- Propaganda



This is the fifth part of The Next Thrilling Chapter, and concerns the pollution and enslavement of mind by ideology. If ideal frameworks are required, in order to think at all—and if, adopted pragmatically, they allow us to think freely—then ideologies represent, at best, the systematization of thought, and, at worst, the systematic constraint of freedom. 



If the first four chapters approached the serial’s subject in a sidelong or elliptical manner, the fifth is more direct, and perhaps easiest to decode. After the narrative recap, it pretends to survey the various means whereby villains, in old movie serials, were able to control the actions, and often the minds, of unwilling victims. Indeed, the survey is quite accurate, as the serials—following the thrillers, weird fiction and science-fiction of the first part of the twentieth century—frequently used hypnosis and mind-control as a means of advancing their plots.

     But I trust the subtext is nakedly obvious. 



Some propaganda is clearly recognizable as propaganda. It has a particular tone, a distinct flavour. Sensational, it provokes an outraged reflex. Whether blunt or shrill, its premises are not open to question, its assertions are pre-determined. How can anyone be fooled by such nonsense?

     Yet they are.

     Or are they? I find propaganda obvious when I find it offensive. Otherwise, if I detect a bias (and I don’t mean exclusively a political bias) I’m often prepared to discount it. I’m willing to entertain a doubtful interpretation of evidence, so long as the evidence itself is not falsified. Is it possible that, for some people, propaganda isn’t obvious simply because they’re not offended? I don’t always recognize a bias, therefore my judgment on certain matters may be incomplete. Thinking this way, I’m led to imagine that if we were better educated to recognize propaganda, some of us might not be so easily misled.

     But I begin to suspect I’m kidding myself, because it’s clear that, for some people, the absence of reasoned argument is a matter of indifference, and hectoring incoherence just one way—possibly the best way—of signalling an opinion.

     So let me cease deceiving myself. Some people I imagine fooled by propaganda aren’t fooled because they fail to recognize it. They recognize it well enough, and welcome it, because it announces, loudly and clearly, what they feel, and what they want to believe. They accept it because, rather than liberating thought by clarifying and informing, it relieves them of the painful and awkward need to think, making their perceptions of the world—and their responses to it—rigid, reflexive, automatic. And that's one way "innocent" people are turned into an army of mindless robots.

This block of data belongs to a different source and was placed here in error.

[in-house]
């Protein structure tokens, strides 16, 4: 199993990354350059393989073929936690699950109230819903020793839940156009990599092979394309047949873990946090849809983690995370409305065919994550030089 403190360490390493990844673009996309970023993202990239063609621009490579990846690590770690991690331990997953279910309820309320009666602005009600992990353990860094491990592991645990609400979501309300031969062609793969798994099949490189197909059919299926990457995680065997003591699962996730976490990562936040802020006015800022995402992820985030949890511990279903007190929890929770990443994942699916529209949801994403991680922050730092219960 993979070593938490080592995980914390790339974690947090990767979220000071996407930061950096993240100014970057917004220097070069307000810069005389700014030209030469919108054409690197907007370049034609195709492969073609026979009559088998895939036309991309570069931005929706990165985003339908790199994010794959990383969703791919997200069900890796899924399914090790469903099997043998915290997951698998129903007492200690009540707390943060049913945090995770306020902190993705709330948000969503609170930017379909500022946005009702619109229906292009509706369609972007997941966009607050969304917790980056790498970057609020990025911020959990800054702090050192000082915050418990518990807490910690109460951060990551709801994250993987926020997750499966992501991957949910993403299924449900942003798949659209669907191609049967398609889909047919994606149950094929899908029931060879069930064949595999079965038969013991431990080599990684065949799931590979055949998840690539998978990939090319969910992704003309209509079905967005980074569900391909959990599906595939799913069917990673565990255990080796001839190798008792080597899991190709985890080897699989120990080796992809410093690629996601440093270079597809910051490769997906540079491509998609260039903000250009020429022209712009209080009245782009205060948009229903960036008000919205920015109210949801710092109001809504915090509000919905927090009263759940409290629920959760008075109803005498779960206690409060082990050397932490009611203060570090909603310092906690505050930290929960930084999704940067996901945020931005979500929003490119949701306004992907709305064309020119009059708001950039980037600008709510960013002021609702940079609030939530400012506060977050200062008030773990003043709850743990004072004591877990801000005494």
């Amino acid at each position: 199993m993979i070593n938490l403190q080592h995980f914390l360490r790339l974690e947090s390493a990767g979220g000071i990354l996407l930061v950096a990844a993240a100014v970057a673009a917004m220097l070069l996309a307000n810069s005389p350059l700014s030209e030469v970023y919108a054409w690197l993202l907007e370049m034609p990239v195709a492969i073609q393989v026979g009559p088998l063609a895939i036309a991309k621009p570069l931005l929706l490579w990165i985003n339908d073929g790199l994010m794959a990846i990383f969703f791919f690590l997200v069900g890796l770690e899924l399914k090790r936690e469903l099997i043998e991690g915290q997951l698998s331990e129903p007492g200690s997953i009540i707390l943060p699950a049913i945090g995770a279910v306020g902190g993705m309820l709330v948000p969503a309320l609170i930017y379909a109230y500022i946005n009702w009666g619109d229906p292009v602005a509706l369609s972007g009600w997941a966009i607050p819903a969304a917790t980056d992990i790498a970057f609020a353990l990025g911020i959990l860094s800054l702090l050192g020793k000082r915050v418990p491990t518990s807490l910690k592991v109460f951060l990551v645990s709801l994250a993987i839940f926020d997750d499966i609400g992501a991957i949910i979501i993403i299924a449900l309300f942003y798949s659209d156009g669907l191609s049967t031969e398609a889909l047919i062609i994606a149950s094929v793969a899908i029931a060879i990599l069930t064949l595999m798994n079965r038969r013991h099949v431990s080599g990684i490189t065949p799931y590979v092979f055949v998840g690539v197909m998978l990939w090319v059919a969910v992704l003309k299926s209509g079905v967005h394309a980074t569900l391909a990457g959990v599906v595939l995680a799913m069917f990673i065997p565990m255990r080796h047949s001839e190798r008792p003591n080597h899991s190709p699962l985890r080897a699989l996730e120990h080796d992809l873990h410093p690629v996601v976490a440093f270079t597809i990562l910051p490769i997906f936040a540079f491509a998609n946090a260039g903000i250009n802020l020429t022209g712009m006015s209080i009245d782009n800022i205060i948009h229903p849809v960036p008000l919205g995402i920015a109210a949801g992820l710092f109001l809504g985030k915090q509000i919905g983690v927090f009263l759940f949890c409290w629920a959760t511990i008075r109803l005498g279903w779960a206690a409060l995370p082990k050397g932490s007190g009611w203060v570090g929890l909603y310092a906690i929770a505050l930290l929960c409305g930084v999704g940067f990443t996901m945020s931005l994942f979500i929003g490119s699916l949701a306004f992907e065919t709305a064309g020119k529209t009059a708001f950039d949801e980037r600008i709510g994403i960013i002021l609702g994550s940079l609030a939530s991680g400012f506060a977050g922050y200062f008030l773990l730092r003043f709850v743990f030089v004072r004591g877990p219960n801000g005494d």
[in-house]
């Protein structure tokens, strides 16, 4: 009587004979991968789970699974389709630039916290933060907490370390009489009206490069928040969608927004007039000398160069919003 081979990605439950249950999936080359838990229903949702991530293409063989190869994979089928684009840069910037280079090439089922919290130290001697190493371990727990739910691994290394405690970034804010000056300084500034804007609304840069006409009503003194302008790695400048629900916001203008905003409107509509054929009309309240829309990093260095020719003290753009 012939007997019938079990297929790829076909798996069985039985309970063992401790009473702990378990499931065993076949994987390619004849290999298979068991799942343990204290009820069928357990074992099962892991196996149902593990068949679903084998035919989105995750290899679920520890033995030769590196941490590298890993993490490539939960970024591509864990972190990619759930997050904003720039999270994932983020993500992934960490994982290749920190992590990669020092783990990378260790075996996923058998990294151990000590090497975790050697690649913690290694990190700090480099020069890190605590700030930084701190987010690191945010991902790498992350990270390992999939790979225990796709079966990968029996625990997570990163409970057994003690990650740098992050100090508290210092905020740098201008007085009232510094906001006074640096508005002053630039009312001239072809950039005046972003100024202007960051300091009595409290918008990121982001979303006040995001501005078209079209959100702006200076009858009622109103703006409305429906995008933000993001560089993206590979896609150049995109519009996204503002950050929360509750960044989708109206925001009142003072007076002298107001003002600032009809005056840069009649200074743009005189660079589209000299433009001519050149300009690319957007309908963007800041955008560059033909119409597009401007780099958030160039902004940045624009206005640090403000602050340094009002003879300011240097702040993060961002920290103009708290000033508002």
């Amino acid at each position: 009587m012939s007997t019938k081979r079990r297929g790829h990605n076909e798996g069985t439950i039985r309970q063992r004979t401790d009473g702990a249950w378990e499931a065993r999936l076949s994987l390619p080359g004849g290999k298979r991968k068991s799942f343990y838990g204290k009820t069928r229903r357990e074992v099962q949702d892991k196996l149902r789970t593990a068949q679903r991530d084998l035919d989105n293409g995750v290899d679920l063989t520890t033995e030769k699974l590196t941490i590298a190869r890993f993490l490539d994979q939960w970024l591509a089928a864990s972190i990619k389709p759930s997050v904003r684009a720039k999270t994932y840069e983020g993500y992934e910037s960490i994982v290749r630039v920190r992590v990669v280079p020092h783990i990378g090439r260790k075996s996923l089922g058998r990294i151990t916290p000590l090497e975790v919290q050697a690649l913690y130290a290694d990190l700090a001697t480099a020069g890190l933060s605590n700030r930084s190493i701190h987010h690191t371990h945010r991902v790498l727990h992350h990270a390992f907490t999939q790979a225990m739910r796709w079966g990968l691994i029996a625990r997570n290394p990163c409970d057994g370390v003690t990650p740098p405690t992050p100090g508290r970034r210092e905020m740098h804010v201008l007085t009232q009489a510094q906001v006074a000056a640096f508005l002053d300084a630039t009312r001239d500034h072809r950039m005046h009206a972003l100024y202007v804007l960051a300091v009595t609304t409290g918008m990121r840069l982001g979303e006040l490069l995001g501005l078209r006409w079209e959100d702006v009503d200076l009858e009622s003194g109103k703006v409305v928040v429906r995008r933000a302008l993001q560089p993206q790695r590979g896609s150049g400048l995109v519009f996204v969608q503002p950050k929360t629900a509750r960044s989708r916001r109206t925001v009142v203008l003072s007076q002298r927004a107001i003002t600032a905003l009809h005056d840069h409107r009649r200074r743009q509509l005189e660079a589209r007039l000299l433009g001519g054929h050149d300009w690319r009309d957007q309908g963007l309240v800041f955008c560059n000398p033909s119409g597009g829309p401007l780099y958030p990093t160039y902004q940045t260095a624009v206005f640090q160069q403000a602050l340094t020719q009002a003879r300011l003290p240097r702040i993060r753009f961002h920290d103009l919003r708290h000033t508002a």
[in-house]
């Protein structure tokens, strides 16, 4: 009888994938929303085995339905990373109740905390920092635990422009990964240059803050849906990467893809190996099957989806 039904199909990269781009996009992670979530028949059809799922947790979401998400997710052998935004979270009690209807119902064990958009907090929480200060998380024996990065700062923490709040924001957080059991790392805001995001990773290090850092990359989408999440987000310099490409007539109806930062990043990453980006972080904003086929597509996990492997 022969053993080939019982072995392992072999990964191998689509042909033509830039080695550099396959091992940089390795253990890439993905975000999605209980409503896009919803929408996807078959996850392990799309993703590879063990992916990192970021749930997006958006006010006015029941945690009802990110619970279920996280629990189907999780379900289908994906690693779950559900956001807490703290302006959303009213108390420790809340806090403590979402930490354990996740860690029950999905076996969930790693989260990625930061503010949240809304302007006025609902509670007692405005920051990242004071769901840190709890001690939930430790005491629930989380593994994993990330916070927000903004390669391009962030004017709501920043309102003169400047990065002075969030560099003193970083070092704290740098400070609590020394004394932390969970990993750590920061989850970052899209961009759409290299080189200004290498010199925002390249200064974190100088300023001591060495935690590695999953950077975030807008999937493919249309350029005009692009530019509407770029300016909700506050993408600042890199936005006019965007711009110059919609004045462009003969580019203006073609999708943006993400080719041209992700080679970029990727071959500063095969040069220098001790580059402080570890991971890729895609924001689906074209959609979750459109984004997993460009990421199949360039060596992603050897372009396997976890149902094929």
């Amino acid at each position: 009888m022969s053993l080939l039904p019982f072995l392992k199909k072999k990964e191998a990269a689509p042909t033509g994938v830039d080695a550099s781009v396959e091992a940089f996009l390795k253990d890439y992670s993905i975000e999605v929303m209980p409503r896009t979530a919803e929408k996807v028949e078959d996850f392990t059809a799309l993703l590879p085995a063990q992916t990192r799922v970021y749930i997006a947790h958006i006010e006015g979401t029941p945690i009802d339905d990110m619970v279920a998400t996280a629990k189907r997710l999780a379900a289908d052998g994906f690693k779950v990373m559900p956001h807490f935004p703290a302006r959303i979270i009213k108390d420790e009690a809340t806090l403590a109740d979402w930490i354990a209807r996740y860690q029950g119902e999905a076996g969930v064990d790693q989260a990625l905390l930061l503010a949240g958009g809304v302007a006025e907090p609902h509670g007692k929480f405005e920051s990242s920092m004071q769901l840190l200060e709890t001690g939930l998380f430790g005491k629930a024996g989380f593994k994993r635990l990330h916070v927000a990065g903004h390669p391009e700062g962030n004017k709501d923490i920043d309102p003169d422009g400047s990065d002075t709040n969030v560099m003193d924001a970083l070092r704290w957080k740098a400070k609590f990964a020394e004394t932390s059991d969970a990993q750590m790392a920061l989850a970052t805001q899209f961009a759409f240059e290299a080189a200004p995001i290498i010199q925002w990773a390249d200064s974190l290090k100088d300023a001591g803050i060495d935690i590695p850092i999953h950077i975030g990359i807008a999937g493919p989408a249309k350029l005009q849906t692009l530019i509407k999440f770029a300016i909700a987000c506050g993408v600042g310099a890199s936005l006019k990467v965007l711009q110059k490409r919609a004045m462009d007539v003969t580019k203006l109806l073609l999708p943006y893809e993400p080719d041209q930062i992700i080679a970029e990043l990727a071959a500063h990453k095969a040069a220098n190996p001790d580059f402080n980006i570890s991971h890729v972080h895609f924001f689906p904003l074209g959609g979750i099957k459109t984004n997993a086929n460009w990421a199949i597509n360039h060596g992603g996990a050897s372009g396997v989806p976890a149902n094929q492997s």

But can I be sure I’m not one of them?

     Perhaps not. But I can ask the question, and try to answer honestly. And as I interrogate the frayed and uncertain boundaries of my honesty, do I doubt myself?

     Yes, I do.

     And, if I’m honest, I’m rarely more doubtful of myself than when I encounter the absolute and unshakeable certainty of others.

     Why so shaky?

     Because I’m rarely as sure of myself as these people seem. When they look me straight in the eye and tell me the sky is green, it’s always been green, and anyone with any sense knows it’s green, my first response is to feel rather inadequate, because I always thought it was blue. Or, if it’s not blue—and there’s not really any such a thing as the sky—at least it was reasonable to say most of us saw that colour, mostly, when we looked at the space above us, on a clear day. Did I get that wrong? Have I merely succumbed to the illusion of consensus?

     Yet, when I recover my composure, I grow suspicious of their certainty. It has the stink of ideology...



At least my uncertainty may acquit me of the charge of having committed an act of propaganda.

     Also, when Adolf Hitler wrote that, “All propaganda must be popular, and its intellectual level must be adjusted to the most limited intelligence among those it is addressed to,” he pretty much let me off the hook, because The NEXT THRILLING CHAPTER is not really designed to be popular. And if you can figure out what it's about, I reckon you're smart enough to be let out of the house on your own.